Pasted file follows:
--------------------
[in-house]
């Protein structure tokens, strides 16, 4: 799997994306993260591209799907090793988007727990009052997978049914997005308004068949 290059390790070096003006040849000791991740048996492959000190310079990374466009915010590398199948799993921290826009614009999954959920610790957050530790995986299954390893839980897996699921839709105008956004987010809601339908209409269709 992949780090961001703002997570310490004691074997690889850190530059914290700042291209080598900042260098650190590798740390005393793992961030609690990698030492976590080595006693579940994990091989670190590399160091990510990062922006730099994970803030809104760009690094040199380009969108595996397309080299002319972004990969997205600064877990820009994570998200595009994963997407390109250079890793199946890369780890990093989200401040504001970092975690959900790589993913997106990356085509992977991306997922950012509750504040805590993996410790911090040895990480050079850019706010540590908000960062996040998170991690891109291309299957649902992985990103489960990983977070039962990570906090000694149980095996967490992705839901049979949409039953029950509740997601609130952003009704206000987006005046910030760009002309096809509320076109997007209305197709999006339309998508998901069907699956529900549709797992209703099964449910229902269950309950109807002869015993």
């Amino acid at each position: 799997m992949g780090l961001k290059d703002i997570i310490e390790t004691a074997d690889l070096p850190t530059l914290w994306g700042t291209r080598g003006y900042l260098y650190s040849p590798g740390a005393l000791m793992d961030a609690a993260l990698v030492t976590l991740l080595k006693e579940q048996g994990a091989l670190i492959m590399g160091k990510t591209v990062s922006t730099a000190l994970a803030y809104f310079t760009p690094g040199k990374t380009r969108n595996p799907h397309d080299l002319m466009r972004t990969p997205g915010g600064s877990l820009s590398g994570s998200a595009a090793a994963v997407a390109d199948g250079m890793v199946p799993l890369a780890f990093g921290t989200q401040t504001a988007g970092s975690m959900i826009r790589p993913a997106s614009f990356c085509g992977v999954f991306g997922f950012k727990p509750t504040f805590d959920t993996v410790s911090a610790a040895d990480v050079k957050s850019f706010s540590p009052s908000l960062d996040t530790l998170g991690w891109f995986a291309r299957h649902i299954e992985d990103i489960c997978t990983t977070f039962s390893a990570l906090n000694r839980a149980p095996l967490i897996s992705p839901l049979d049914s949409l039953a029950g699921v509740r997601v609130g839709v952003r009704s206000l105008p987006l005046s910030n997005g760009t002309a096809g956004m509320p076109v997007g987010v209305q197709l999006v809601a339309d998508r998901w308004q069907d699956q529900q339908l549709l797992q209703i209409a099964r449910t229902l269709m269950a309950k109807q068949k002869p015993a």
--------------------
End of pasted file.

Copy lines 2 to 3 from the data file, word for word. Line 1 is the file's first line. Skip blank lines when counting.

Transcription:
């Protein structure tokens, strides 16, 4: 799997994306993260591209799907090793988007727990009052997978049914997005308004068949 290059390790070096003006040849000791991740048996492959000190310079990374466009915010590398199948799993921290826009614009999954959920610790957050530790995986299954390893839980897996699921839709105008956004987010809601339908209409269709 992949780090961001703002997570310490004691074997690889850190530059914290700042291209080598900042260098650190590798740390005393793992961030609690990698030492976590080595006693579940994990091989670190590399160091990510990062922006730099994970803030809104760009690094040199380009969108595996397309080299002319972004990969997205600064877990820009994570998200595009994963997407390109250079890793199946890369780890990093989200401040504001970092975690959900790589993913997106990356085509992977991306997922950012509750504040805590993996410790911090040895990480050079850019706010540590908000960062996040998170991690891109291309299957649902992985990103489960990983977070039962990570906090000694149980095996967490992705839901049979949409039953029950509740997601609130952003009704206000987006005046910030760009002309096809509320076109997007209305197709999006339309998508998901069907699956529900549709797992209703099964449910229902269950309950109807002869015993």
């Amino acid at each position: 799997m992949g780090l961001k290059d703002i997570i310490e390790t004691a074997d690889l070096p850190t530059l914290w994306g700042t291209r080598g003006y900042l260098y650190s040849p590798g740390a005393l000791m793992d961030a609690a993260l990698v030492t976590l991740l080595k006693e579940q048996g994990a091989l670190i492959m590399g160091k990510t591209v990062s922006t730099a000190l994970a803030y809104f310079t760009p690094g040199k990374t380009r969108n595996p799907h397309d080299l002319m466009r972004t990969p997205g915010g600064s877990l820009s590398g994570s998200a595009a090793a994963v997407a390109d199948g250079m890793v199946p799993l890369a780890f990093g921290t989200q401040t504001a988007g970092s975690m959900i826009r790589p993913a997106s614009f990356c085509g992977v999954f991306g997922f950012k727990p509750t504040f805590d959920t993996v410790s911090a610790a040895d990480v050079k957050s850019f706010s540590p009052s908000l960062d996040t530790l998170g991690w891109f995986a291309r299957h649902i299954e992985d990103i489960c997978t990983t977070f039962s390893a990570l906090n000694r839980a149980p095996l967490i897996s992705p839901l049979d049914s949409l039953a029950g699921v509740r997601v609130g839709v952003r009704s206000l105008p987006l005046s910030n997005g760009t002309a096809g956004m509320p076109v997007g987010v209305q197709l999006v809601a339309d998508r998901w308004q069907d699956q529900q339908l549709l797992q209703i209409a099964r449910t229902l269709m269950a309950k109807q068949k002869p015993a």